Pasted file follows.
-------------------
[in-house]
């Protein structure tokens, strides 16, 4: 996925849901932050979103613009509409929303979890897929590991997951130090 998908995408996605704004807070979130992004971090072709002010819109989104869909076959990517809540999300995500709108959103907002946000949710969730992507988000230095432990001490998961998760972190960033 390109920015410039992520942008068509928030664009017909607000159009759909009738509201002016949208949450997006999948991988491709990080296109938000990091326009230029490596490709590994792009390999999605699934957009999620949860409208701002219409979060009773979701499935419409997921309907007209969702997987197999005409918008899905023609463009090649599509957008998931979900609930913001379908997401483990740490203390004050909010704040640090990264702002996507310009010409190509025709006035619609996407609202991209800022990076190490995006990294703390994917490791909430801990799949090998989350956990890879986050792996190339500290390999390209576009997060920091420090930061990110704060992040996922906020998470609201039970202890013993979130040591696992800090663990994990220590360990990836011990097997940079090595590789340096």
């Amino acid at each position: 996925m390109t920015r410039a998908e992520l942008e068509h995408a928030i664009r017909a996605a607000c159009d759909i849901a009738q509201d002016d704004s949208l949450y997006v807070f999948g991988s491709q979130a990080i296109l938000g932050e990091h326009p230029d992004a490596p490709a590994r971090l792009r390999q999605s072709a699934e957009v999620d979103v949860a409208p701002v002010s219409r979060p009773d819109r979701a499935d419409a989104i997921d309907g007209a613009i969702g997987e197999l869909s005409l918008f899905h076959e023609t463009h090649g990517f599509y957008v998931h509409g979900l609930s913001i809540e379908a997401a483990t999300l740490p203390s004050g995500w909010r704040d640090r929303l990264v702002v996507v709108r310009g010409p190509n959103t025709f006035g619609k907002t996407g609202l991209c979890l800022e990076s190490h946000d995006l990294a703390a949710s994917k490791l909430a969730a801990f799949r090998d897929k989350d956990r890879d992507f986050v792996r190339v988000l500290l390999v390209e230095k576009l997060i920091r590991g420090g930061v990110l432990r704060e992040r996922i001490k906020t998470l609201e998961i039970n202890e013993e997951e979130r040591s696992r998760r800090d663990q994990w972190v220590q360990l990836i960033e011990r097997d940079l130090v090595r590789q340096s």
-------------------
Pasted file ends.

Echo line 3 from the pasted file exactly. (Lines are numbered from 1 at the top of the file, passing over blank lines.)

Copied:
């Amino acid at each position: 996925m390109t920015r410039a998908e992520l942008e068509h995408a928030i664009r017909a996605a607000c159009d759909i849901a009738q509201d002016d704004s949208l949450y997006v807070f999948g991988s491709q979130a990080i296109l938000g932050e990091h326009p230029d992004a490596p490709a590994r971090l792009r390999q999605s072709a699934e957009v999620d979103v949860a409208p701002v002010s219409r979060p009773d819109r979701a499935d419409a989104i997921d309907g007209a613009i969702g997987e197999l869909s005409l918008f899905h076959e023609t463009h090649g990517f599509y957008v998931h509409g979900l609930s913001i809540e379908a997401a483990t999300l740490p203390s004050g995500w909010r704040d640090r929303l990264v702002v996507v709108r310009g010409p190509n959103t025709f006035g619609k907002t996407g609202l991209c979890l800022e990076s190490h946000d995006l990294a703390a949710s994917k490791l909430a969730a801990f799949r090998d897929k989350d956990r890879d992507f986050v792996r190339v988000l500290l390999v390209e230095k576009l997060i920091r590991g420090g930061v990110l432990r704060e992040r996922i001490k906020t998470l609201e998961i039970n202890e013993e997951e979130r040591s696992r998760r800090d663990q994990w972190v220590q360990l990836i960033e011990r097997d940079l130090v090595r590789q340096s």